When we meet seventeen-year-old Josephine Alibrandi, at the beginning of the text, our first impression of her is that she is very rebellious and cheeky. We know that she is rebellious because of the fact that she is reading a magazine during class. We also see this in the way that she speaks to and about Sister Gregory. "Religion class, first period Monday morning, is the place to try to pull the wool over the eyes of Sister Gregory." When she is caught with the magazine, she is able to skilfully talk her way out of trouble. "I brought this magazine in today, Sister, to speak to everyone about how insulted we are as teenagers and how important it is that we think for ourselves...". This reply also shows that she is intelligent, quick thinking and articulate. The reader is impressed and amused by Josephine's antics, but feels that she was slightly disrespectful.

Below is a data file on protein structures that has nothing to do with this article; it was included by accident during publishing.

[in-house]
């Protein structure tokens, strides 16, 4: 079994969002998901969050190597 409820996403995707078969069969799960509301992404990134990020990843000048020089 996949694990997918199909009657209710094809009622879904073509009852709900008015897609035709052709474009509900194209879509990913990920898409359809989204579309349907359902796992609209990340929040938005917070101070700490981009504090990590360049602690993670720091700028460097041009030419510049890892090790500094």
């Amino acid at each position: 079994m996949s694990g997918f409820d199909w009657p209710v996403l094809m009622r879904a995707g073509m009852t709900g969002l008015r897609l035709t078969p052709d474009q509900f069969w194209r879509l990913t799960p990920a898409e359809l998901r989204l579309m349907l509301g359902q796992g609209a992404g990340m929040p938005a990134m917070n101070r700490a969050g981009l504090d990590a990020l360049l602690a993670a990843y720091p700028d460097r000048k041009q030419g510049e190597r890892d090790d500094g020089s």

As we read further through the novel we get to see some of Josephine's less attractive qualities. We learn that she tends to be very melodramatic. An example of this is "It's cancer isn't it.... I threw myself down on the bed". The reader is often frustrated with Josephine's melodrama, as are her friends. Lee tells her "Jacob is the only person I know who can put up with your melodrama." Some other unattractive qualities we witness are Josephine's impulsiveness, her quick temper and her occasionally violent tendencies.